S: With your new business, ShawTech Lighting, you are in charge of the whole website and marketing part. How does it feel? You’re full-on building websites now.
C: That’s another good thing that happened to me. It gave me actual motivation to learn about web design, because I could learn and implement right away on a real project. Because I did all of it. I asked you for advice on a few things, you did consulting for us. But I built it all, and everyone thinks it looks amazing, and you even said it looks better than a lot of professional designed website. And it was my very first full website. That was nice, it made me much more confident in it.
And now I’m more comfortable helping with Stargazed website projects. With the latest client project, I was way more involved. In the past I just helped putting in the website content, but now I can help beyond that. Sara chooses the design we go with, and I know how to implement it. I can be hands-on with it now.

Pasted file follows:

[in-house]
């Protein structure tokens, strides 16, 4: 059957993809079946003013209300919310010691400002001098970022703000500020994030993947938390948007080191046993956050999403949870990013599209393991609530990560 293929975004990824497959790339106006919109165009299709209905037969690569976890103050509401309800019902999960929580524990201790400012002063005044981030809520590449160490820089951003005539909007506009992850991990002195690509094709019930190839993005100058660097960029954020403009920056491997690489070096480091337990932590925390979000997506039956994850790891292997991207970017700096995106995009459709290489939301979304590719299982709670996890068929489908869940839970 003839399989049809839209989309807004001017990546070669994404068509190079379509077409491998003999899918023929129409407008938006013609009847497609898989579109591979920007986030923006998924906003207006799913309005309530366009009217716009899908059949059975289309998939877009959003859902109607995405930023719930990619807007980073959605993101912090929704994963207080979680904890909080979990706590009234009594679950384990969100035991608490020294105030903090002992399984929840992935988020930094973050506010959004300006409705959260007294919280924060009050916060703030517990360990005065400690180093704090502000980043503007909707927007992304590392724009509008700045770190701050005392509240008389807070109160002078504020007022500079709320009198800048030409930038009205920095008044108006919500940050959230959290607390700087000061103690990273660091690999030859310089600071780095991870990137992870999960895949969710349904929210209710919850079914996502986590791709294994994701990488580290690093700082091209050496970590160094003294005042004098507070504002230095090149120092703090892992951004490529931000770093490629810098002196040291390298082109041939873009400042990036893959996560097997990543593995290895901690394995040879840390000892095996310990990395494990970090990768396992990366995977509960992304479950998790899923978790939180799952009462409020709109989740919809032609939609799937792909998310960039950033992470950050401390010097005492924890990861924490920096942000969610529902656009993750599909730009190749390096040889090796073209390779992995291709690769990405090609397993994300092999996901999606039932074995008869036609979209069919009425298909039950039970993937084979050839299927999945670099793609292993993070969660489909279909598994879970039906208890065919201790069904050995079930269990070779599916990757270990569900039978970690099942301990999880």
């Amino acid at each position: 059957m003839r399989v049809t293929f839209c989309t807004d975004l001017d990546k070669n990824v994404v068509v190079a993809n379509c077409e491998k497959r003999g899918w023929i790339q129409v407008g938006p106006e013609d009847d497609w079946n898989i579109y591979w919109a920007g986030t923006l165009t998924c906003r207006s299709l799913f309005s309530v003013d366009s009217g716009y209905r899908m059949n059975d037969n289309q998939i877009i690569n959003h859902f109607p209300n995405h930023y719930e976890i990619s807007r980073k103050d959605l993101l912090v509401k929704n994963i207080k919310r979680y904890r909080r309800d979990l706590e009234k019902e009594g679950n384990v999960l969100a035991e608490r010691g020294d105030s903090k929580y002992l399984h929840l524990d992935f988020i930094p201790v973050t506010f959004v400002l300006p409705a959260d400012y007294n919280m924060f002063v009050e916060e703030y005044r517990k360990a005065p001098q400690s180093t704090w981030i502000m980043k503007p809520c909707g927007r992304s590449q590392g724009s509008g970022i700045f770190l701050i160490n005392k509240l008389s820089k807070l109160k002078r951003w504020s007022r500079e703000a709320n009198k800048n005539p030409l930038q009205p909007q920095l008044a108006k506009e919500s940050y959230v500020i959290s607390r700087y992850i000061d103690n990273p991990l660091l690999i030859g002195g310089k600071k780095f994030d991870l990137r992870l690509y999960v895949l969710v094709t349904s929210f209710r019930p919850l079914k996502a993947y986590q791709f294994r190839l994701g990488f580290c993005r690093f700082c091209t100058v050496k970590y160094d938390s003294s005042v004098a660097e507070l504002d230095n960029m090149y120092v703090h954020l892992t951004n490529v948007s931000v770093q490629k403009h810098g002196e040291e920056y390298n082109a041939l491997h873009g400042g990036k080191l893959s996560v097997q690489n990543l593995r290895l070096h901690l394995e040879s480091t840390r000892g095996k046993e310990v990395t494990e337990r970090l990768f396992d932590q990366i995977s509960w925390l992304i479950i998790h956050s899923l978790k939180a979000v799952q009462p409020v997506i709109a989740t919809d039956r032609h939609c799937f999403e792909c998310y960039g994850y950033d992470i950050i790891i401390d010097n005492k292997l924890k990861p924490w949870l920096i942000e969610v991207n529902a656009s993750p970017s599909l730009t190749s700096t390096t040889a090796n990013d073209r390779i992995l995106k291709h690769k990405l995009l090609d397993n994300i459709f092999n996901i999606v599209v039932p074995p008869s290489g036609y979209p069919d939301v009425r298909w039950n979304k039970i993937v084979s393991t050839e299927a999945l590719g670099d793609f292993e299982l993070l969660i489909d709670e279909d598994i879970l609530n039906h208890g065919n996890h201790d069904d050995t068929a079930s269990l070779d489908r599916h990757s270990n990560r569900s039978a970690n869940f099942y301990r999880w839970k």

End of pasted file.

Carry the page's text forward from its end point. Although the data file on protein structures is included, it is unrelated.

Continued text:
S: Any last things you want to mention about this journey? Any final advice?
C: Life takes it turns, and it super sucks, but a lot of the times it’s for the good. I look back to the super crappy experience I had last year, and I hope I never have to go through something like that again. But if I could go back in time and warn myself, I wouldn’t stop myself from taking that job and moving to Mississippi.
Goals can change, and life isn’t set in stone. One thing I learned from the first therapist I had in Mississippi, is that he said he’s had like six different careers, and you can change what you do at anytime. I didn’t like that therapist too much, but just that piece of advice was life changing. He said that, and right away I felt that I could quit my job, and I’d be ok. You can switch careers. It’s much better to do what you enjoy doing, or at least what you can tolerate doing. If you don’t like your job, find something else. It’s preferable that you don’t quit until you have a plan b. But if it’s to the point where you want to kill yourself—just quit.
If bad things happen, it’s not the end of the world. You can get up again and try something else.
If you are having suicidal thoughts and/or mental health issues, reach out for help!
Dial 988 in the United States to receive free and confidential support.
Or visit the International Association for Suicide Prevention for more resources from around the world.